Well…it happened. I flew the coop and have spent the past two weeks traveling around the good old US of A, celebrating many joyous reunions with my most favorite people in the world. It has been wonderful to say the least. But before it happened, a departure from Mongolia happened, and some departure it was.
Let’s start with the Thursday before I left: my final pub quiz. You see, pub quiz had become a tradition of ours, a Thursday evening welcome to the weekend tradition. It was always a fun time even when we didn’t win, but it was made better – of course – by the fact that we were good. And we won. More than our fair share.
But anyways, this week it was slightly different because there was a Mongolian film crew at the pub filming scenes for some movie that they had originally filmed in Paris but now needed a few more shots for. That meant that the quiz was a little disjointed and took a bit longer than usual, but the rumor was that we were in the presence of Mongolia’s biggest stars, so really it just meant that it was another one of those all too familiar “only in Mongolia” moments.
If you look behind Chris in this picture, you can kind of see the film crew:
And if you look beside me in this picture, you can see one of Mongolia’s biggest movie stars making his on-screen debut with one of America’s finest: Me.
Bah ha ha! Really. It just so happened that they needed a “European-looking” woman to film a scene with Mongolian movie star guy, and it just so happened that the owner of the bar knew us and liked us and also knew that it was my last pub quiz in Mongolia, so therefore it also just so happened that I got to be the “European-looking” woman (much to the chagrin of the actual European women in the room).
Oh, and the only instructions I received were to make casual conversation (note: Mongolian movie star did not speak English, thereby making said casual conversation slightly more tricky as it revolved around my broken Mongolian), smile a lot, laugh, and sip my wine.
Thankfully I excel at all of those things.
Also thankfully, we won pub quiz that night so the entire evening cost us not a dime. Lovely.
On to Friday, more going away festivities. A big gang of us went out for Korean at our favorite spot, ate lots of kim chi, drank lots of cheap beer, and then went out for more cheap beers. Nothing remarkable, but a glorious evening all the same.
Saturday our friends picked us up bright and early to head to our favorite little spot in Terelj: Bert’s Ger Camp. We arrived just in time for tomato and cheese khushuur (think fried bread stuffed with tomatoes and cheese), eaten outside on a beautifully warm Autumn day. Following a giant lunch, we wandered off into the woods for an afternoon of fishing, walking and – brr! – swimming.
When we could hear the wine bottles calling our names, back to the gers we went, only to find the ger kids ready to play whatever it was we were willing to play. The game of choice? Baseball.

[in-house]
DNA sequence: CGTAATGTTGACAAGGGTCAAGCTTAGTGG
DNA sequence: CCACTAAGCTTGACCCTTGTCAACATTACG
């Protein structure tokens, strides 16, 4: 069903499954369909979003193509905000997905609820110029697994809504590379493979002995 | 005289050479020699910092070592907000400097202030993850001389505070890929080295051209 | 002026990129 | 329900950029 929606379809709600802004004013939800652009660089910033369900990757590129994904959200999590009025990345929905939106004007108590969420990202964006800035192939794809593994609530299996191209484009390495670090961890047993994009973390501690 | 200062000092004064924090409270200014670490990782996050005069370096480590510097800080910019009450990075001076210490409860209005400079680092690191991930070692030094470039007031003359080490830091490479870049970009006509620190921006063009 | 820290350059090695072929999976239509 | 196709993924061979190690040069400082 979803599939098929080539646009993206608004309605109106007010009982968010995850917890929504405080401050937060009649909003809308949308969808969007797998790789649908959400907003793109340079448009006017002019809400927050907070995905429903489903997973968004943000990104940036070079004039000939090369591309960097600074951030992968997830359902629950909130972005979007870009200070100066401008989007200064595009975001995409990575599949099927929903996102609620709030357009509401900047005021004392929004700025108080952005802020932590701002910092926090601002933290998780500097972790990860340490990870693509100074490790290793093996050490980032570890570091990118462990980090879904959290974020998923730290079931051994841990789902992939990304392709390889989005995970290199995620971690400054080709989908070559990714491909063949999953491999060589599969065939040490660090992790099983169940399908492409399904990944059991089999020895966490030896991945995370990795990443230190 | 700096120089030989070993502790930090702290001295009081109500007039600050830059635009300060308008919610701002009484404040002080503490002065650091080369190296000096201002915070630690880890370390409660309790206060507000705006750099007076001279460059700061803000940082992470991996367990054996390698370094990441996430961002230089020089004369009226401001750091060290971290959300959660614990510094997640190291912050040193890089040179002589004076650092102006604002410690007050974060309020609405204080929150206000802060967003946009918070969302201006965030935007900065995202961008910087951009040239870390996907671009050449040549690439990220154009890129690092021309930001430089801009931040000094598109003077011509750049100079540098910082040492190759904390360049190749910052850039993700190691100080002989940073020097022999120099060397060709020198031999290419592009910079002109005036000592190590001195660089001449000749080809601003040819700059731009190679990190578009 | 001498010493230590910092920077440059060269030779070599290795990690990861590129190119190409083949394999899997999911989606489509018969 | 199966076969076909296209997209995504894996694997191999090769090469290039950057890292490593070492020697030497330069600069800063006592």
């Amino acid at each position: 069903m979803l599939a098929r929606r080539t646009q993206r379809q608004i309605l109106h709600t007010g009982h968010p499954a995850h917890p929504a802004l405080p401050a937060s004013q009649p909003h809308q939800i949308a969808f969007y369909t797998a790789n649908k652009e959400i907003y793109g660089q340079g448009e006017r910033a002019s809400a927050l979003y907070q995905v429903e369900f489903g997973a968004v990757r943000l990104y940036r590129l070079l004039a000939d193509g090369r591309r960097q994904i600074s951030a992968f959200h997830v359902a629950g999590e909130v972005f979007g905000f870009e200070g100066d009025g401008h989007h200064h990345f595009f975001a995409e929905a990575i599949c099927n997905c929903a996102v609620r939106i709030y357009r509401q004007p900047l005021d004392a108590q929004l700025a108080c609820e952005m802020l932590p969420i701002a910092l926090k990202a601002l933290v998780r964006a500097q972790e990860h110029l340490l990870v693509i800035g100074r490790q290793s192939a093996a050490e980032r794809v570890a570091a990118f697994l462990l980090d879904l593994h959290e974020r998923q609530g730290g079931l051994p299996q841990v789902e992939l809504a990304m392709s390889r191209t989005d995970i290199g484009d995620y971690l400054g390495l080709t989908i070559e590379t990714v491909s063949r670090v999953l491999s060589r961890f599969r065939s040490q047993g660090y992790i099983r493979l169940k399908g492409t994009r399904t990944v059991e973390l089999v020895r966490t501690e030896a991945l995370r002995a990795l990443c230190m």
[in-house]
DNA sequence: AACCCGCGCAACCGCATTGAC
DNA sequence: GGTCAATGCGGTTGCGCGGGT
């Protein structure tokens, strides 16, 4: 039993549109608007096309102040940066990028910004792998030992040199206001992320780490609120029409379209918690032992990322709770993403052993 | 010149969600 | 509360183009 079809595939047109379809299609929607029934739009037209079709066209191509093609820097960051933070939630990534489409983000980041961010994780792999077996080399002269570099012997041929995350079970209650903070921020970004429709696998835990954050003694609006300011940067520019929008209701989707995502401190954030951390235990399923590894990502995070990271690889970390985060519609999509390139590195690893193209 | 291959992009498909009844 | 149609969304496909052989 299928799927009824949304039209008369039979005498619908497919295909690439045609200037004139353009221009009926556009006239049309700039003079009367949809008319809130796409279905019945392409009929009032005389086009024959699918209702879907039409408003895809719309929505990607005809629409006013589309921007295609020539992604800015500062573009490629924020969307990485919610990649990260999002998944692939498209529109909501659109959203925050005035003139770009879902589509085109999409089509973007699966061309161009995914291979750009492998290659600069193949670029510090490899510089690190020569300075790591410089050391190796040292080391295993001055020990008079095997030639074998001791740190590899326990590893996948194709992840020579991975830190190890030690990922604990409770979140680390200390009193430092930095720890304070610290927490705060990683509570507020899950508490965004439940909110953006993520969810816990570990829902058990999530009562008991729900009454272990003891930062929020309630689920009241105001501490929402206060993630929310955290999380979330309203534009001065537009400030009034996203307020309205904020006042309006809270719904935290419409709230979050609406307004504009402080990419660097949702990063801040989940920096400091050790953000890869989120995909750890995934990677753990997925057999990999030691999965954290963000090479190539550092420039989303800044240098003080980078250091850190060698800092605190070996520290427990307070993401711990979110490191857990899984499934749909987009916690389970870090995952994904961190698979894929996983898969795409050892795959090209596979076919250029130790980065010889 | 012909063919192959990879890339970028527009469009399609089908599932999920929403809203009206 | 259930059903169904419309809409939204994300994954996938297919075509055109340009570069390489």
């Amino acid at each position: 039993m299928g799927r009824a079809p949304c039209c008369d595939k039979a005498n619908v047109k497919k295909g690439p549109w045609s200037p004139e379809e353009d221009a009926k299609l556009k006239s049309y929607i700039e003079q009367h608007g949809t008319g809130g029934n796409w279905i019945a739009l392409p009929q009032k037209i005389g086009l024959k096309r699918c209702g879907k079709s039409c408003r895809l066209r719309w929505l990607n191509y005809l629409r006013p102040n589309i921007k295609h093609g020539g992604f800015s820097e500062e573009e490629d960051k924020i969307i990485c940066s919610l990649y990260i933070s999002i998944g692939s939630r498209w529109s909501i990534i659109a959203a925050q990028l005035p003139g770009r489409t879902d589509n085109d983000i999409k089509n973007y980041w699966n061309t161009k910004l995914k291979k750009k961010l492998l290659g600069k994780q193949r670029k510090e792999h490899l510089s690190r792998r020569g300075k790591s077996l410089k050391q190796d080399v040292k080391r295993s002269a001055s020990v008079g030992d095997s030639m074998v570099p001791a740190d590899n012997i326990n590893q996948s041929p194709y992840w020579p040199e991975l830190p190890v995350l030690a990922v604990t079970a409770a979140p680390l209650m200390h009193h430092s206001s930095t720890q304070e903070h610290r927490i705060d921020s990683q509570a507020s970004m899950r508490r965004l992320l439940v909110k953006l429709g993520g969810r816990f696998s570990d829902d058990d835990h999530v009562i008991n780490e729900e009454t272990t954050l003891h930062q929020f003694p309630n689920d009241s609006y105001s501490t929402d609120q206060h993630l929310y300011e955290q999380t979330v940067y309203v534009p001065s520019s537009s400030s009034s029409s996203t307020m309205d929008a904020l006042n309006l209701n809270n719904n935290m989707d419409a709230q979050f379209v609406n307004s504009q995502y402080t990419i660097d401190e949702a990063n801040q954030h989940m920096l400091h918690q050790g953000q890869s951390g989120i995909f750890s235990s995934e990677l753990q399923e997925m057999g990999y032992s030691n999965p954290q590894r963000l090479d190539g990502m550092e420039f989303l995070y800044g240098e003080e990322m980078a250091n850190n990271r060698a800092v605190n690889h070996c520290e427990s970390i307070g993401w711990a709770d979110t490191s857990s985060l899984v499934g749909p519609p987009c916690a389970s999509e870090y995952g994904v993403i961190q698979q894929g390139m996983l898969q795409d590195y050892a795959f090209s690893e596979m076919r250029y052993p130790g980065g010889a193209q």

We set up a diamond, found some sticks, borrowed the little sister’s ball, and away we went – baseball in Mongolia, complete with a picture perfect, most idyllic backdrop.
The following day included a lot of hiking, some more swimming, and a journey home to UB. Chris and I intended to spend our final days quietly…just some time to enjoy one another before I headed home. Unfortunately I wound up sick for about a day and a half of those last two days (and left him in Mongolia with the same sickness – boo), but they were nice nonetheless. We didn’t really do anything…I tied up loose ends, went in to meet his classes…we cooked dinner, relaxed…just the usual…but that usual is what I love so much about him and what I miss the most now that we are standing foot to foot with a world between us.
But I won’t talk about that schmoopy poopy stuff now; that’s all a given. What I will talk a little about is Mongolia.
You see, it’s a crazy thing to move your life to the other side of the world, to meet all new friends, join a new culture, live in a land where boiled meat is – so they say – delicious and people live in gers. It’s a crazy thing for Minii to be synonymous with grocery store, Ikh to be the favorite neighborhood pub.
It’s also a crazy thing for people to open their worlds to you, to share their customs and traditions. Sure, there are many things about Mongolia that I will not miss, and, sure, it’s simply glorious to be back in the womb, BUT, there are many things that I will miss…the simplicity of life…the absolute quirkiness of every single day…the countryside…the cows in the city…the Russian vans and jeeps and every other vehicle that breaks down damn near every time you get in it…the juxtaposition of the old with the new.
You see, Mongolia is a quirky place…perhaps the quirkiest in the world…but it is those quirks that give it its soul, and those quirks that make it who it is. It is also those quirks that I hold most dear and those quirks that I will cherish most from my year in the land of Chinggis Khan.